U.S. Lagging Behind Many Other Nations on Infant Mortality Rates: Healthy Behavior, Healthier Babies

Kim Krisberg

Disclosures

Nations Health. 2009;39(1) 

In This Article

Introduction

Like other startling health statistics, the U.S. infant mortality rate easily elicits both sighs of frustration and words of determination from health workers — frustration from knowing many such deaths are preventable and determination from knowing that a poor infant mortality rate does not bode well for the nation's future health prospects.

In response, health workers at national, state and local levels are coming together to address the issue. In Virginia, for example, health workers are harnessing their frustration and determination to bring the old proverb "it takes a village to raise a child" to life. Gathering a diverse group of stakeholders to the public health table, workers are determined to tackle "this unseen epidemic," said Phil Giaramita, spokesman for the Virginia Department of Health's new Commissioner's Working Group on Infant Mortality. Faced with a state infant mortality rate that claims the lives of seven times more children each year than car accidents do, the Virginia group is busy developing community-based strategies to improve the health of pregnant women, new moms and babies. And the state isn't alone in confronting what Virginia Gov. Tim Kaine has called the state's "most glaring health failure." Declines in infant mortality rates nationwide have stalled and the country's global infant mortality ranking has, sadly, increased.

Released in October 2008, a new data brief from the Centers for Disease Control and Prevention's National Center for Health Statistics ranks the United States 29th globally in infant mortality in 2004, the latest year such data were available for all countries. The U.S. ranking, which has risen from 12th in 1960 to 23rd in 1990, currently ties the United States with Poland and Slovakia. Authors of the brief, "Recent Trends in Infant Mortality in the United States," noted that while such global comparisons can be affected by reporting differences, "it appears unlikely that differences in reporting are the primary explanation for the United States' relatively low international ranking." According to the brief, the U.S. infant mortality rate in 2005 was 6.86 infant deaths per 1,000 live births, not much different than the 6.89 rate in 2000 — a lack of decline that has "generated concern among researchers and policy-makers." In fact, the level rate from 2000-2005 represents the first period of ongoing lack of decline in the U.S. infant mortality rate since the 1950s, the brief stated. The Healthy People 2010 target for infant mortality is 4.5 infant deaths per 1,000 live births.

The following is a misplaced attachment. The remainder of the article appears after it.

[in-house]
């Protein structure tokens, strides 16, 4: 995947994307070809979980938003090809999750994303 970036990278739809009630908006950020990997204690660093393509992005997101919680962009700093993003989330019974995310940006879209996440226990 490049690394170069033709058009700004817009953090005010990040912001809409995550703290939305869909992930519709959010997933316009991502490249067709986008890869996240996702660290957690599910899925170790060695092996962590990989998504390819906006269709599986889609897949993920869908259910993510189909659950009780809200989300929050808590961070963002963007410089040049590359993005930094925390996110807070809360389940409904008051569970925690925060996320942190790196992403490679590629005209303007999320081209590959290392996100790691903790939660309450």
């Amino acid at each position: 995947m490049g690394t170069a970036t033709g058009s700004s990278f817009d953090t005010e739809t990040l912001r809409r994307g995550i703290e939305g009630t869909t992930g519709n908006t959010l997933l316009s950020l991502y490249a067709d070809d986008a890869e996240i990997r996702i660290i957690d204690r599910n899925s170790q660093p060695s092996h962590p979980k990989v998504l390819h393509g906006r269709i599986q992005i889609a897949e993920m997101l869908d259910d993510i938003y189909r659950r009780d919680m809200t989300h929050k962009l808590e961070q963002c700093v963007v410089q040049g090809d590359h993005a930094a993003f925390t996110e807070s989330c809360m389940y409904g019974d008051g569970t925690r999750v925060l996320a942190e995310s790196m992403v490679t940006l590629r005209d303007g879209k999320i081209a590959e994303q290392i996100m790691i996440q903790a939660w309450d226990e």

In 2005, 28,000 infants younger than age 1 died, out of more than 4.1 million births. Among those deaths were glaring disparities:The brief reported that the infant mortality rate was 13.68 deaths per 1,000 live births among blacks in 2005, 8.06 among American Indians and Alaska Natives, 8.3 among Puerto Ricans and 5.76 among whites. The lowest U.S. rate was among Cuban Americans, at 4.42. While a number of factors can contribute to such disparities, such as access to care and socioeconomic status, the brief's authors found that "many of the racial and ethnic differences in infant mortality remain unexplained." However, one factor researchers know is affecting U.S. infant mortality rates is preterm birth. In 2005, more than 68 percent of infant deaths occurred among preterm infants, up from more than 65 percent in 2000. In November, the March of Dimes released its first annual "Premature Birth Report Card," giving the nation an overall "D" grade and noting that preterm birth — birth before 37 weeks of gestation — is the top cause of death in an infant's first month of life.